"The dogs of hell were upon the housetops of La Salle and Wells streets, just south of Adams, bounding from one to another. The fire was moving northward like ocean surf on a sand beach. It had already traveled an eighth of a mile [200 m] and was far beyond control. A column of flame would shoot up from a burning building, catch the force of the wind, and strike the next one, which in turn would perform the same direful office for its neighbor. It was simply indescribable in its terrible grandeur."
The Chicago fire raged for two days and nights, burning until it reached the Lake Michigan shoreline. On the morning of October 10, 1871, light rains began to fall and the main fire, lacking any more material to burn, finally died out, leaving complete devastation in the heart of the city. The fire covered over 2,100 acres (850 hectares), caused 250 deaths, destroyed 17,450 buildings and left 70,000 homeless (out of a population of 324,000). The entire central business district of Chicago was leveled. Much of the city, however, did not burn. Most of Chicago's heavy industries, including the stockyards, were located out of harm's way, west or south of the burnt district. Although the downtown railroad depots were leveled, the far more critical rail infrastructure received much less damage.
Wisconsin: The Great Peshtigo Fire
While Chicago burned to the south, the forests around the western shore of Green Bay exploded into flames. The communities of Peshtigo and Sugar Bush were consumed in a firestorm. The fire quickly jumped across Green Bay to the Door Peninsula, similarly devastating the village of Williamsonville, Wisconsin. When the infernos finally died, over 1,182 persons had perished, almost five times the Chicago fatality total.
Edward J. Hall of nearby Oconto recalled:
"The whole country is a scene of devastation and ruin that no language can paint or tongue describe. There is only one farm of any note in the entire [Sugar] Bush that has escaped. Nearly all the buildings of any value in Menekaune were consumed in spite of the most despairing efforts, and we are safe in saying that had we been visited by such a tornado of wind and flame as our neighbors at Peshtigo, nothing could have been left of our town," lamented the Marinette and Peshtigo Eagle.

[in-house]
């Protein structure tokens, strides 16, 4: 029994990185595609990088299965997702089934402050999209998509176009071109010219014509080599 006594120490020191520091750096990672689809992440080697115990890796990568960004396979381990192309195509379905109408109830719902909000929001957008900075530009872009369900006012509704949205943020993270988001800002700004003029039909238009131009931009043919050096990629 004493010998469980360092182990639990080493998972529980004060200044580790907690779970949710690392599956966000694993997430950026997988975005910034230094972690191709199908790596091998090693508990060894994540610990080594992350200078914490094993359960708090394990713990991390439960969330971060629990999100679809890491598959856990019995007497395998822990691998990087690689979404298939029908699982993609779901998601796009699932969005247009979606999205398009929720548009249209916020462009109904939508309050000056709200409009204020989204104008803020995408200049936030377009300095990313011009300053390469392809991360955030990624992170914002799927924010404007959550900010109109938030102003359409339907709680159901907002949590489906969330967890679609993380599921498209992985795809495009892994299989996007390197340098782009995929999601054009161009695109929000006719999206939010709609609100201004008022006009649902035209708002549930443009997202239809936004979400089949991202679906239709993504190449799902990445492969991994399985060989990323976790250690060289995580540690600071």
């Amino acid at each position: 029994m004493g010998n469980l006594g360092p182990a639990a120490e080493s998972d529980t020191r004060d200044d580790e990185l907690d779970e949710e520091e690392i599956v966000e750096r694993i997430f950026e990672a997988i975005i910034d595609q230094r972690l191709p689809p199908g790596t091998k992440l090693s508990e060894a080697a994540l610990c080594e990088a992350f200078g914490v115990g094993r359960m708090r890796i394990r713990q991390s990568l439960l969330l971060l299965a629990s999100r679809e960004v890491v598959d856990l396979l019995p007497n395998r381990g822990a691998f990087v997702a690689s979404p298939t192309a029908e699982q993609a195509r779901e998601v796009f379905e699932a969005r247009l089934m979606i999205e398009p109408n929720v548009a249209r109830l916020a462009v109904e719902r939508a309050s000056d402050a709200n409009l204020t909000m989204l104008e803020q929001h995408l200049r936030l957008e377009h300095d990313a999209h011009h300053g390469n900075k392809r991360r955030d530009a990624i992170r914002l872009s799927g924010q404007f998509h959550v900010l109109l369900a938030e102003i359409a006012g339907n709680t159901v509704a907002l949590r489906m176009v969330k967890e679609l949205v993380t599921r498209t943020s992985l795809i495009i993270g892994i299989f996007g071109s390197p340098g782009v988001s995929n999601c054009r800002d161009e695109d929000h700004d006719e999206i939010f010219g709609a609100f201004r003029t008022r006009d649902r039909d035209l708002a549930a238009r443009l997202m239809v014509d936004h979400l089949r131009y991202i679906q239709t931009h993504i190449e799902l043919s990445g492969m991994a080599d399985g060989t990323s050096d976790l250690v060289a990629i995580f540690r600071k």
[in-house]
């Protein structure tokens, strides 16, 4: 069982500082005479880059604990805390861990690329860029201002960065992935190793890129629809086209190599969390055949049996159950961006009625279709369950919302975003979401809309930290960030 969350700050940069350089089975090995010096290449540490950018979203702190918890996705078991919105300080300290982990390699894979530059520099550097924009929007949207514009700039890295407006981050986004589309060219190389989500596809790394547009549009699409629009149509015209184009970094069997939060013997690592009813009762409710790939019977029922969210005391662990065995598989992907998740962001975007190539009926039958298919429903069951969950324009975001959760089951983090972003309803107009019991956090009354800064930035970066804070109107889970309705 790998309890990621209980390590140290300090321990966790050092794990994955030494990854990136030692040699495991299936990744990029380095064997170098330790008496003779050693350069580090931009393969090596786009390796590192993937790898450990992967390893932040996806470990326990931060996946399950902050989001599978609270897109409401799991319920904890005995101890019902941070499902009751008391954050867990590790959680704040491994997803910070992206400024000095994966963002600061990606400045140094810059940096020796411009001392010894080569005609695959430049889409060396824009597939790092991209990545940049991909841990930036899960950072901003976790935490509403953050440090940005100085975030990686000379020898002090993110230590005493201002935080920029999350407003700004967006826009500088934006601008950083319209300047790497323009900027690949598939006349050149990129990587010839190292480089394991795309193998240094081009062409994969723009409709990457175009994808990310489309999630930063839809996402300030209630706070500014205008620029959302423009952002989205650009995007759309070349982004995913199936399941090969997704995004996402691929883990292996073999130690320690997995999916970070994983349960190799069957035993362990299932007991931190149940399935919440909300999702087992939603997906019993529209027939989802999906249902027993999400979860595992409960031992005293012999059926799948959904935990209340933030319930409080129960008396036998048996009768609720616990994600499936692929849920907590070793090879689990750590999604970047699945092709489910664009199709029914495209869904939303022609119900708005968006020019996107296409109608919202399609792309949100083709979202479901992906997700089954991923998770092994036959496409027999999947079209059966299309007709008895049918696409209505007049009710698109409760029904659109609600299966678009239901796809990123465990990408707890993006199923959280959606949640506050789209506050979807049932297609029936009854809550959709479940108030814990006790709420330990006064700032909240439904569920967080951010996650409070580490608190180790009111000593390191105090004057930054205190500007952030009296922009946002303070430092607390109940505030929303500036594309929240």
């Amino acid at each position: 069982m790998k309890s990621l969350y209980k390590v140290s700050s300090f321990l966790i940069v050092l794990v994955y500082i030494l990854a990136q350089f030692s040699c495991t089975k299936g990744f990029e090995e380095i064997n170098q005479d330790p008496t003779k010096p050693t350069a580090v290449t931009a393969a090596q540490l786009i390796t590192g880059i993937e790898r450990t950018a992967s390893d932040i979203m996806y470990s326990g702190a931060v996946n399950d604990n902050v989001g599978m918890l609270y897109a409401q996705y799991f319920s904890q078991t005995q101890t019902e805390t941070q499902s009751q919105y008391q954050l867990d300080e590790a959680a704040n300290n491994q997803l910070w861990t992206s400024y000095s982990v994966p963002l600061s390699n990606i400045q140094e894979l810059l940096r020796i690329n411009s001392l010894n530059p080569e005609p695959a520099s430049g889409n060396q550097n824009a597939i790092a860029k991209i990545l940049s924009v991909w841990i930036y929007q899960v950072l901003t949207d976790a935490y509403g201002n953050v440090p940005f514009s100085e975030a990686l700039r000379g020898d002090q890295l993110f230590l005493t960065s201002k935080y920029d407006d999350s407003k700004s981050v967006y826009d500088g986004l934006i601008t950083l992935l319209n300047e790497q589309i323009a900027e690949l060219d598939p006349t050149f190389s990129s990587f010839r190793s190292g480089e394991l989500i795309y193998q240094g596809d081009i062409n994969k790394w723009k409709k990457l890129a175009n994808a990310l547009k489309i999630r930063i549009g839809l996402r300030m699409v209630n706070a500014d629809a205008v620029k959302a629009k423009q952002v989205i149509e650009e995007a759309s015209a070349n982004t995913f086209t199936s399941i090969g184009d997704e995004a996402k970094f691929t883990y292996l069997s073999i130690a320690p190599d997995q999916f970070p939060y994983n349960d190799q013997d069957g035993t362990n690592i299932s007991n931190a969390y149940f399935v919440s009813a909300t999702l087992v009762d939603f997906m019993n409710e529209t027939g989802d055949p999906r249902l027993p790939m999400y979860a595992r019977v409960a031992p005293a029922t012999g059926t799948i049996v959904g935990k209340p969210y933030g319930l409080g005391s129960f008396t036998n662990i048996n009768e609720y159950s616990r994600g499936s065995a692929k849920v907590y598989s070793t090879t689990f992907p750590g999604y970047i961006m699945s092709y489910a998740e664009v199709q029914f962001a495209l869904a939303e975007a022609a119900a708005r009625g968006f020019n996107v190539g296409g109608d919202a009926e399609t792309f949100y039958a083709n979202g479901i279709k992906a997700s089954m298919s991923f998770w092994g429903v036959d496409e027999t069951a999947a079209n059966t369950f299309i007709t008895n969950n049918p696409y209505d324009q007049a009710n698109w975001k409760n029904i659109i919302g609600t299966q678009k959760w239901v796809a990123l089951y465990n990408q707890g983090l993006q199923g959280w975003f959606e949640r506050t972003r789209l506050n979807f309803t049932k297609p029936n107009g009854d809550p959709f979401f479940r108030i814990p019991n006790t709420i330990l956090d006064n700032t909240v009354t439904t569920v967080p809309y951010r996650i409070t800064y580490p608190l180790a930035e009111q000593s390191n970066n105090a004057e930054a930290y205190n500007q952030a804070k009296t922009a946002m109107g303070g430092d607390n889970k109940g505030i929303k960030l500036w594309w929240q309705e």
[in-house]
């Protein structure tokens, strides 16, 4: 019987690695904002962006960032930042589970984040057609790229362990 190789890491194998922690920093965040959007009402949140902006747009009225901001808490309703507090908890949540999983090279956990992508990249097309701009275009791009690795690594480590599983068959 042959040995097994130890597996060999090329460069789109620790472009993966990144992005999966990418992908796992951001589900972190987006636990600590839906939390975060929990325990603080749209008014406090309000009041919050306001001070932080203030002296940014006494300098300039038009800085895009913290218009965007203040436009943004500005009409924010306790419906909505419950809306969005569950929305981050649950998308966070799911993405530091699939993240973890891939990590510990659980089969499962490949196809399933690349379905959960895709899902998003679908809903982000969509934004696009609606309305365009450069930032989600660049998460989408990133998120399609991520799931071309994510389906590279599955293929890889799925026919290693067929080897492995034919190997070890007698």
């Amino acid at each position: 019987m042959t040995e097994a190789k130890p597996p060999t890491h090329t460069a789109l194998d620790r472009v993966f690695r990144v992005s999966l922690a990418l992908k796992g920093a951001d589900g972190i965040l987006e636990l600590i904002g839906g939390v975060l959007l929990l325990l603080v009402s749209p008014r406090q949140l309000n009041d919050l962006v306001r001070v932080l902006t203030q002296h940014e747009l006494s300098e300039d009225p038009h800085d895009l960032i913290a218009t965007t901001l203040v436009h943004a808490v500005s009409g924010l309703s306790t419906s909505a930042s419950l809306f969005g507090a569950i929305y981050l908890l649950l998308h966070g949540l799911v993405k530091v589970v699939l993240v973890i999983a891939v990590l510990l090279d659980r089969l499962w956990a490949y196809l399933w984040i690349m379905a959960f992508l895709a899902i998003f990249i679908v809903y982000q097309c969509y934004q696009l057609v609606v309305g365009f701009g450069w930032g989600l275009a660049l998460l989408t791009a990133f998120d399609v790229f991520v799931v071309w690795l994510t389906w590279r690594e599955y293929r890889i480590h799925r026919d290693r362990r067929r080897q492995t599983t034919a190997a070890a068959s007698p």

"At Peshtigo and in the Sugar Bush all the cattle, sheep, swine and poultry are destroyed. Miles of country, where but a few days ago existed pleasant farms and an abundance of the necessaries of life, now lie devastated with not a living thing left," they continued.
On the Door Peninsula, across the waters of Green Bay from the Peshtigo conflagration, the scene was as grim. The burned district commenced near the town of New Franken, Kewaunee County and extended as far as Little Sturgeon Bay in Door County, a swath of about sixty miles in length.
The devastation was most complete over a 40 square mile (104 sq km) area from Saginaw Bay to Lake Huron in which 50 died. The weather observer in Thunder Bay (Alpena), Michigan reported: "...smoke so dense and heavy from the fire in the woods on the mainland...that the house had to be lighted up the same as night. Could not see to read any newspapers...the chickens were to their roosts, a most dismal sight...."
The fires gave Chicago lumber magnate William B. Ogden a double whammy, destroying not only his Chicago mansion and businesses but also his lumber mill in the Peshtigo firestorm.
Was the coincidental outbreak of fires separated by hundreds of miles extraterrestrial arson or chance weather events occurring under tinder-dry conditions -- an event waiting to happen? Or was the outbreak the final culmination of a long, dry season, punctuated by many smaller fires which blew up under strong, dry winds? Professor I.A. Lapham of the Weather Office remarked on the situation: "A dry season, a strong wind, and an accidental fire, whenever they occur together, will do the work."
Whatever the cause, the extreme dryness of the combustible materials in the forests surrounding Lake Michigan provided the idea fuel for extremely hot fires. Such heat can produce local, violent weather conditions known as a firestorm or fire tornado. These self-generated convective storms can generate tornado-like whirlwinds blowing in excess of 150 mph (250 km/h) that are capable of lifting large logs and producing gaseous explosions around them. Under naturally generated firestorms, trees ahead of the storm appear to explode into flames as if torched by an unseen hand. Similar firestorms devastated the cities of Tokyo, Japan, and Hamburg and Dresden, Germany during World War II, the result of Allied fire bombing.
For Further InformationThe City of Chicago has a site to commemorate the Great Chicago Fire:
The Great Chicago Fire and the Web of Memory
There are a number of pages with information on the Peshtigo Fire:The Great Peshtigo Fire of 1871
THE PESHTIGO FIRE October 8, 1871
The Marinette and Peshtigo Eagle
The Great Peshtigo Fire of 1871